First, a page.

The Primary Administrator role includes the Primary Administrator profile. To create the role and assign the role to a user, see Chapter 2, Working With the Solaris Management Console (Tasks), in System Administration Guide: Basic Administration.

  2. Determine whether all interfaces on the system currently use the system-wide MAC address.
    # eeprom local-mac-address?
    local-mac-address?=false

    In the example, the response to the eeprom command, local-mac-address?=false, indicates that all interfaces do use the system-wide MAC address. The value of local-mac-address?=false must be changed to local-mac-address?=true before the interfaces can become members of an IPMP group. You should also change local-mac-address?=false to local-mac-address?=true for aggregations.

  3. If necessary, change the value of local-mac-address? as follows:
    # eeprom local-mac-address?=true

    When you reboot the system, the interfaces with factory-installed MAC addresses now use these factory settings, rather than the system-wide MAC address. Interfaces without factory-set MAC addresses continue to use the system-wide MAC address.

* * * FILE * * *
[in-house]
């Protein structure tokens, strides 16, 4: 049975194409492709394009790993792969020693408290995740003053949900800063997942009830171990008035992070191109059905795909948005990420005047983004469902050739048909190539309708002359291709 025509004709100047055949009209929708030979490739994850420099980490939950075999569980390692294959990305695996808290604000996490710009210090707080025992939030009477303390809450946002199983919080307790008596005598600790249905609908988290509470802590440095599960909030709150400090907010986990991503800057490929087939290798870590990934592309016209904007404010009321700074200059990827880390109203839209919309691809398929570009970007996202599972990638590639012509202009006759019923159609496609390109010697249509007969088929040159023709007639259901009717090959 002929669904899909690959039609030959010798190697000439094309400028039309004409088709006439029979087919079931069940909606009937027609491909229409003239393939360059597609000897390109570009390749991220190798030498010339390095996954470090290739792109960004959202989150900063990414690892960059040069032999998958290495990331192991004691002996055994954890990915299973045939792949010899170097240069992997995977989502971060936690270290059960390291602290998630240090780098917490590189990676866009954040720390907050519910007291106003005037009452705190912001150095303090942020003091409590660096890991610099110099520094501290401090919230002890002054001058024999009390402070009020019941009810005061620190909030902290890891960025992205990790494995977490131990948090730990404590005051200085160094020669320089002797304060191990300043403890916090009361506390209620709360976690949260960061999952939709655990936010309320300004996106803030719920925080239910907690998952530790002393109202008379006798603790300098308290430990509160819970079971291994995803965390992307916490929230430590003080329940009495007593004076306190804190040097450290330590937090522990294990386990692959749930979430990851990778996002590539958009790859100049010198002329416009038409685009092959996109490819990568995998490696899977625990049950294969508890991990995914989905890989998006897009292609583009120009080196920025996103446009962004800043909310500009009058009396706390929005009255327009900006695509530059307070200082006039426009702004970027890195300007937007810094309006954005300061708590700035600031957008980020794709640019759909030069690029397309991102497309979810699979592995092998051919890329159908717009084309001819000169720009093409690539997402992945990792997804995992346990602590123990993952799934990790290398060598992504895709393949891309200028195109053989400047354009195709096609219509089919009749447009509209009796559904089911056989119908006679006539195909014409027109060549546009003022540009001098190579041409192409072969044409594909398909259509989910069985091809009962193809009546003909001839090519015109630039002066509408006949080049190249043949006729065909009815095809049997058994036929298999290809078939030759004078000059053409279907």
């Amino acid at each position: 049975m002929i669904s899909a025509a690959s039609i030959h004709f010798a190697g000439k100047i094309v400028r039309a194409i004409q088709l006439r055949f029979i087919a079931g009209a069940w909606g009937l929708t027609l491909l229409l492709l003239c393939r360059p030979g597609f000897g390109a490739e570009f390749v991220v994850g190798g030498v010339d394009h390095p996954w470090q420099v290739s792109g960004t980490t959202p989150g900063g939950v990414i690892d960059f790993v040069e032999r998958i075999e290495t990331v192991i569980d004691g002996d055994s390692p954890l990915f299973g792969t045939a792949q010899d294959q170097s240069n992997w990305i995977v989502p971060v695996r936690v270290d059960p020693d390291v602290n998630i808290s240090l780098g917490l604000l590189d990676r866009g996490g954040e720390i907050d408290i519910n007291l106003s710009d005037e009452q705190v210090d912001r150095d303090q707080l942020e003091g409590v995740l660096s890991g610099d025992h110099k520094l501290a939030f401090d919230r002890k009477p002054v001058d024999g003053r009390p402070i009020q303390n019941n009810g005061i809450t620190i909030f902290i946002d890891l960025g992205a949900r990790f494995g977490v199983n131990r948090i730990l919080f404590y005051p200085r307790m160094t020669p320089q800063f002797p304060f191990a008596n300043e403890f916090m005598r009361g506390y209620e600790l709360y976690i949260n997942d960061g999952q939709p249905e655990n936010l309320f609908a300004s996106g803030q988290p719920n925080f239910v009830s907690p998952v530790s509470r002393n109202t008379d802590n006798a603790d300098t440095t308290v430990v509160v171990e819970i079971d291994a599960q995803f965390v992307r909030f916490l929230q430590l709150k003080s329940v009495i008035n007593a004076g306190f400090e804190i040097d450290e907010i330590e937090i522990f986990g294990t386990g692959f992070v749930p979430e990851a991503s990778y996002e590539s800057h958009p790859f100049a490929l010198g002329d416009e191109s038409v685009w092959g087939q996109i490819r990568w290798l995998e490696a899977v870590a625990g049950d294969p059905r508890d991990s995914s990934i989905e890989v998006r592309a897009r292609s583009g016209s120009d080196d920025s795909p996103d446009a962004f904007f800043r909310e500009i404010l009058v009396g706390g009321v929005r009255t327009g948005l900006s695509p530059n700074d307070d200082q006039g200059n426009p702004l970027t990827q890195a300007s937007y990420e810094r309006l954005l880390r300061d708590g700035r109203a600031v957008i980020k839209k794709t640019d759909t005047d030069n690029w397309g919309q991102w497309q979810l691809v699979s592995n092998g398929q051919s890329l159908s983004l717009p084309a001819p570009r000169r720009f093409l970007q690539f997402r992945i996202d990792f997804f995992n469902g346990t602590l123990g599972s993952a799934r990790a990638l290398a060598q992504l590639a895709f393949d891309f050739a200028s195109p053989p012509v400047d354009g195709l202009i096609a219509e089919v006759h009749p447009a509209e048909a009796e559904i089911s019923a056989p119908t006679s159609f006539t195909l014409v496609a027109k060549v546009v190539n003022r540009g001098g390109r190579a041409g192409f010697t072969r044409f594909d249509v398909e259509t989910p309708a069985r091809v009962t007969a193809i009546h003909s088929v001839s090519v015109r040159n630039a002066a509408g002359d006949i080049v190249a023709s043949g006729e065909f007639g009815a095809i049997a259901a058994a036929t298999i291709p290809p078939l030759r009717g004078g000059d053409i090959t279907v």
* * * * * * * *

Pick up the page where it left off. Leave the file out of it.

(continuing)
4. Check the MAC addresses of all the interfaces on the system.

    Look for cases where multiple interfaces have the same MAC address. In this example, all interfaces use the system-wide MAC address 8:0:20:0:0:1.

    ifconfig -a
    lo0: flags=1000849 <UP,LOOPBACK,RUNNING,MULTICAST,IPv4> mtu 8232 index 1
         inet 127.0.0.1 netmask ff000000 
    hme0: flags=1004843 <UP,BROADCAST,RUNNING,MULTICAST,IPv4> mtu 1500 index 2
         inet 10.0.0.112 netmask ffffff80 broadcast 10.0.0.127